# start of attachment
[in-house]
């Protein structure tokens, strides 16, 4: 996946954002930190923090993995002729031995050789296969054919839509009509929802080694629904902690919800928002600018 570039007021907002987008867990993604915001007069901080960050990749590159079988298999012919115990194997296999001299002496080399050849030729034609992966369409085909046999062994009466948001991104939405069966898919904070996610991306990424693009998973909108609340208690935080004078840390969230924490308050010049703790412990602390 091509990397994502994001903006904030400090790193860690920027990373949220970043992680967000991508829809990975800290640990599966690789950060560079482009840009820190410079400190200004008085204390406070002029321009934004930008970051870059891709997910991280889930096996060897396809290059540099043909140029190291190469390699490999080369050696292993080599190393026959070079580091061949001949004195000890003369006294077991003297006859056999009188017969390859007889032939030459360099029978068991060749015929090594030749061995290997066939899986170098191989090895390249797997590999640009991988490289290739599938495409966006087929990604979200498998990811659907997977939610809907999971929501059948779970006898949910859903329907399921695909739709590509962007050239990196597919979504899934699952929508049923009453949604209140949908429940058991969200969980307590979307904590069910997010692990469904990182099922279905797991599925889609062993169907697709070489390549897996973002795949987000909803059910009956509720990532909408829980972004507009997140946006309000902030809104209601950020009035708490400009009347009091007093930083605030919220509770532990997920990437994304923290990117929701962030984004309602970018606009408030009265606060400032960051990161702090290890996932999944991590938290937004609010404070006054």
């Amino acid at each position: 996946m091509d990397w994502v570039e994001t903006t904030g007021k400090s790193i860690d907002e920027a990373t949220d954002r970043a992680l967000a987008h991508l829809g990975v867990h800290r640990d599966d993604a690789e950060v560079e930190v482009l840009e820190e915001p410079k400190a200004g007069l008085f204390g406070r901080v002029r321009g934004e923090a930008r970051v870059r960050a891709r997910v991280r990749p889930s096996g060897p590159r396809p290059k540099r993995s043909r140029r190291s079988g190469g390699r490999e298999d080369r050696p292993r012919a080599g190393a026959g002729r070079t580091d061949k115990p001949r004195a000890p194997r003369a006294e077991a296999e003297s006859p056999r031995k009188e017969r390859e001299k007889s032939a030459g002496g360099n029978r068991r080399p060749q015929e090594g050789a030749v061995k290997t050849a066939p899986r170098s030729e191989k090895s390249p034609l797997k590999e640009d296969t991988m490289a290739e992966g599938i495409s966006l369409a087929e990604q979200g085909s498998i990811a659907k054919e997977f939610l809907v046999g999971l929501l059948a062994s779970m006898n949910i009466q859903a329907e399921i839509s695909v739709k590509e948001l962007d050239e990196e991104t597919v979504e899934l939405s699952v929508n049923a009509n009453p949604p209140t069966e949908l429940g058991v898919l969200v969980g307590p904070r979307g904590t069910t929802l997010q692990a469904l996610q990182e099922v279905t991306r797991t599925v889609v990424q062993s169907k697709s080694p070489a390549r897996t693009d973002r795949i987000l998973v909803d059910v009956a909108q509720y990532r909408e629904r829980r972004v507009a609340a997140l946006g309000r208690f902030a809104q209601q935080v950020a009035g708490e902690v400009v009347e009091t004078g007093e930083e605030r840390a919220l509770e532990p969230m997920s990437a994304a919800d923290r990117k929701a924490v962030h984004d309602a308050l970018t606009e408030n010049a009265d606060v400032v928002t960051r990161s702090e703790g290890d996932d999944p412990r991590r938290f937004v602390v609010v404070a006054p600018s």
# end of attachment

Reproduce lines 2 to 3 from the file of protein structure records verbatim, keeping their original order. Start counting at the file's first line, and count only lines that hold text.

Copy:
């Protein structure tokens, strides 16, 4: 996946954002930190923090993995002729031995050789296969054919839509009509929802080694629904902690919800928002600018 570039007021907002987008867990993604915001007069901080960050990749590159079988298999012919115990194997296999001299002496080399050849030729034609992966369409085909046999062994009466948001991104939405069966898919904070996610991306990424693009998973909108609340208690935080004078840390969230924490308050010049703790412990602390 091509990397994502994001903006904030400090790193860690920027990373949220970043992680967000991508829809990975800290640990599966690789950060560079482009840009820190410079400190200004008085204390406070002029321009934004930008970051870059891709997910991280889930096996060897396809290059540099043909140029190291190469390699490999080369050696292993080599190393026959070079580091061949001949004195000890003369006294077991003297006859056999009188017969390859007889032939030459360099029978068991060749015929090594030749061995290997066939899986170098191989090895390249797997590999640009991988490289290739599938495409966006087929990604979200498998990811659907997977939610809907999971929501059948779970006898949910859903329907399921695909739709590509962007050239990196597919979504899934699952929508049923009453949604209140949908429940058991969200969980307590979307904590069910997010692990469904990182099922279905797991599925889609062993169907697709070489390549897996973002795949987000909803059910009956509720990532909408829980972004507009997140946006309000902030809104209601950020009035708490400009009347009091007093930083605030919220509770532990997920990437994304923290990117929701962030984004309602970018606009408030009265606060400032960051990161702090290890996932999944991590938290937004609010404070006054």
């Amino acid at each position: 996946m091509d990397w994502v570039e994001t903006t904030g007021k400090s790193i860690d907002e920027a990373t949220d954002r970043a992680l967000a987008h991508l829809g990975v867990h800290r640990d599966d993604a690789e950060v560079e930190v482009l840009e820190e915001p410079k400190a200004g007069l008085f204390g406070r901080v002029r321009g934004e923090a930008r970051v870059r960050a891709r997910v991280r990749p889930s096996g060897p590159r396809p290059k540099r993995s043909r140029r190291s079988g190469g390699r490999e298999d080369r050696p292993r012919a080599g190393a026959g002729r070079t580091d061949k115990p001949r004195a000890p194997r003369a006294e077991a296999e003297s006859p056999r031995k009188e017969r390859e001299k007889s032939a030459g002496g360099n029978r068991r080399p060749q015929e090594g050789a030749v061995k290997t050849a066939p899986r170098s030729e191989k090895s390249p034609l797997k590999e640009d296969t991988m490289a290739e992966g599938i495409s966006l369409a087929e990604q979200g085909s498998i990811a659907k054919e997977f939610l809907v046999g999971l929501l059948a062994s779970m006898n949910i009466q859903a329907e399921i839509s695909v739709k590509e948001l962007d050239e990196e991104t597919v979504e899934l939405s699952v929508n049923a009509n009453p949604p209140t069966e949908l429940g058991v898919l969200v969980g307590p904070r979307g904590t069910t929802l997010q692990a469904l996610q990182e099922v279905t991306r797991t599925v889609v990424q062993s169907k697709s080694p070489a390549r897996t693009d973002r795949i987000l998973v909803d059910v009956a909108q509720y990532r909408e629904r829980r972004v507009a609340a997140l946006g309000r208690f902030a809104q209601q935080v950020a009035g708490e902690v400009v009347e009091t004078g007093e930083e605030r840390a919220l509770e532990p969230m997920s990437a994304a919800d923290r990117k929701a924490v962030h984004d309602a308050l970018t606009e408030n010049a009265d606060v400032v928002t960051r990161s702090e703790g290890d996932d999944p412990r991590r938290f937004v602390v609010v404070a006054p600018s």